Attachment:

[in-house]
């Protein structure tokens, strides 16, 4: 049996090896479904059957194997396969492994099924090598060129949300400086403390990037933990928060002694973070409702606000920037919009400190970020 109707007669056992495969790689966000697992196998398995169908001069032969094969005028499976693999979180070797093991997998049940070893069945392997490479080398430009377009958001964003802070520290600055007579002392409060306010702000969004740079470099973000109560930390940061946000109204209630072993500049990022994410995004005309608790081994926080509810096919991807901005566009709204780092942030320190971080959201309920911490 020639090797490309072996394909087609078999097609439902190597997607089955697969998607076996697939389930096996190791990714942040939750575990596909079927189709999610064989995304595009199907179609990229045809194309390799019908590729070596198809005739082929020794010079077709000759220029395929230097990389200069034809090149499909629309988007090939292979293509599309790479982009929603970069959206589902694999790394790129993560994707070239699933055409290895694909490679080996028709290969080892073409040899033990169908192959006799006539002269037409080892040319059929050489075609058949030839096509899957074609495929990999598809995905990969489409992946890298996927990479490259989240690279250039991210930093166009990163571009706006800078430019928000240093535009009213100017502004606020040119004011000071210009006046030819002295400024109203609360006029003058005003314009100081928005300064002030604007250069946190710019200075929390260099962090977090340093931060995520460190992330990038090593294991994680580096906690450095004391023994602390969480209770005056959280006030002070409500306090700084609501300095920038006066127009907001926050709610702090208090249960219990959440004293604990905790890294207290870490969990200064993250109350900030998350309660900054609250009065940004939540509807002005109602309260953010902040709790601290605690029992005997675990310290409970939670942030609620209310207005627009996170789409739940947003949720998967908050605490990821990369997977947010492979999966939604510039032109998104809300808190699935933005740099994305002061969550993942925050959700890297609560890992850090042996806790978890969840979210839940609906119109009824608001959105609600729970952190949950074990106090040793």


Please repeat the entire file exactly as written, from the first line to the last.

[in-house]
């Protein structure tokens, strides 16, 4: 049996090896479904059957194997396969492994099924090598060129949300400086403390990037933990928060002694973070409702606000920037919009400190970020 109707007669056992495969790689966000697992196998398995169908001069032969094969005028499976693999979180070797093991997998049940070893069945392997490479080398430009377009958001964003802070520290600055007579002392409060306010702000969004740079470099973000109560930390940061946000109204209630072993500049990022994410995004005309608790081994926080509810096919991807901005566009709204780092942030320190971080959201309920911490 020639090797490309072996394909087609078999097609439902190597997607089955697969998607076996697939389930096996190791990714942040939750575990596909079927189709999610064989995304595009199907179609990229045809194309390799019908590729070596198809005739082929020794010079077709000759220029395929230097990389200069034809090149499909629309988007090939292979293509599309790479982009929603970069959206589902694999790394790129993560994707070239699933055409290895694909490679080996028709290969080892073409040899033990169908192959006799006539002269037409080892040319059929050489075609058949030839096509899957074609495929990999598809995905990969489409992946890298996927990479490259989240690279250039991210930093166009990163571009706006800078430019928000240093535009009213100017502004606020040119004011000071210009006046030819002295400024109203609360006029003058005003314009100081928005300064002030604007250069946190710019200075929390260099962090977090340093931060995520460190992330990038090593294991994680580096906690450095004391023994602390969480209770005056959280006030002070409500306090700084609501300095920038006066127009907001926050709610702090208090249960219990959440004293604990905790890294207290870490969990200064993250109350900030998350309660900054609250009065940004939540509807002005109602309260953010902040709790601290605690029992005997675990310290409970939670942030609620209310207005627009996170789409739940947003949720998967908050605490990821990369997977947010492979999966939604510039032109998104809300808190699935933005740099994305002061969550993942925050959700890297609560890992850090042996806790978890969840979210839940609906119109009824608001959105609600729970952190949950074990106090040793």